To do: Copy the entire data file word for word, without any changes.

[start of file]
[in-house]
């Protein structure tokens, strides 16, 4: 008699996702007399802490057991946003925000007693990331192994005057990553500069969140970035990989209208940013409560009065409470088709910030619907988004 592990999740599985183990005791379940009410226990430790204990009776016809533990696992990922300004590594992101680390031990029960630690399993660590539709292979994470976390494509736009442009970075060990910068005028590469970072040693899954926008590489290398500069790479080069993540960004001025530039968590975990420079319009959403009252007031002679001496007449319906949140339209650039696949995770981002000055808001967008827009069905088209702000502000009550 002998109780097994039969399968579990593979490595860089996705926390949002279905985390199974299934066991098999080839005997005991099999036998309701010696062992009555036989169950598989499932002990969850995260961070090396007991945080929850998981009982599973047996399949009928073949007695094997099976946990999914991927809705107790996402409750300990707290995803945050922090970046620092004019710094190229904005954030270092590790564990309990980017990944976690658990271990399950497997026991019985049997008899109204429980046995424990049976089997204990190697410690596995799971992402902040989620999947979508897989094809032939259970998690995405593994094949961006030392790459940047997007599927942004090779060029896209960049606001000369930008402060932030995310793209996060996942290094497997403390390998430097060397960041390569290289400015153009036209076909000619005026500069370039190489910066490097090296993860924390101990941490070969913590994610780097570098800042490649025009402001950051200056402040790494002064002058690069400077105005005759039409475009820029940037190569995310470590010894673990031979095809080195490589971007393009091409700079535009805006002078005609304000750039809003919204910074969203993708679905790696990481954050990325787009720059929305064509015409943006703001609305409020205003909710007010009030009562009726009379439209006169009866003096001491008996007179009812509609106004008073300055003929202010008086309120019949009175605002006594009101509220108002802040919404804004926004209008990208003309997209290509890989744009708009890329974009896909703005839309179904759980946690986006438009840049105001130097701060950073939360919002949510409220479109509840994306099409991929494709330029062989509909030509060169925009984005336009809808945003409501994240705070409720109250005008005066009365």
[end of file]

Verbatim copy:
[in-house]
């Protein structure tokens, strides 16, 4: 008699996702007399802490057991946003925000007693990331192994005057990553500069969140970035990989209208940013409560009065409470088709910030619907988004 592990999740599985183990005791379940009410226990430790204990009776016809533990696992990922300004590594992101680390031990029960630690399993660590539709292979994470976390494509736009442009970075060990910068005028590469970072040693899954926008590489290398500069790479080069993540960004001025530039968590975990420079319009959403009252007031002679001496007449319906949140339209650039696949995770981002000055808001967008827009069905088209702000502000009550 002998109780097994039969399968579990593979490595860089996705926390949002279905985390199974299934066991098999080839005997005991099999036998309701010696062992009555036989169950598989499932002990969850995260961070090396007991945080929850998981009982599973047996399949009928073949007695094997099976946990999914991927809705107790996402409750300990707290995803945050922090970046620092004019710094190229904005954030270092590790564990309990980017990944976690658990271990399950497997026991019985049997008899109204429980046995424990049976089997204990190697410690596995799971992402902040989620999947979508897989094809032939259970998690995405593994094949961006030392790459940047997007599927942004090779060029896209960049606001000369930008402060932030995310793209996060996942290094497997403390390998430097060397960041390569290289400015153009036209076909000619005026500069370039190489910066490097090296993860924390101990941490070969913590994610780097570098800042490649025009402001950051200056402040790494002064002058690069400077105005005759039409475009820029940037190569995310470590010894673990031979095809080195490589971007393009091409700079535009805006002078005609304000750039809003919204910074969203993708679905790696990481954050990325787009720059929305064509015409943006703001609305409020205003909710007010009030009562009726009379439209006169009866003096001491008996007179009812509609106004008073300055003929202010008086309120019949009175605002006594009101509220108002802040919404804004926004209008990208003309997209290509890989744009708009890329974009896909703005839309179904759980946690986006438009840049105001130097701060950073939360919002949510409220479109509840994306099409991929494709330029062989509909030509060169925009984005336009809808945003409501994240705070409720109250005008005066009365």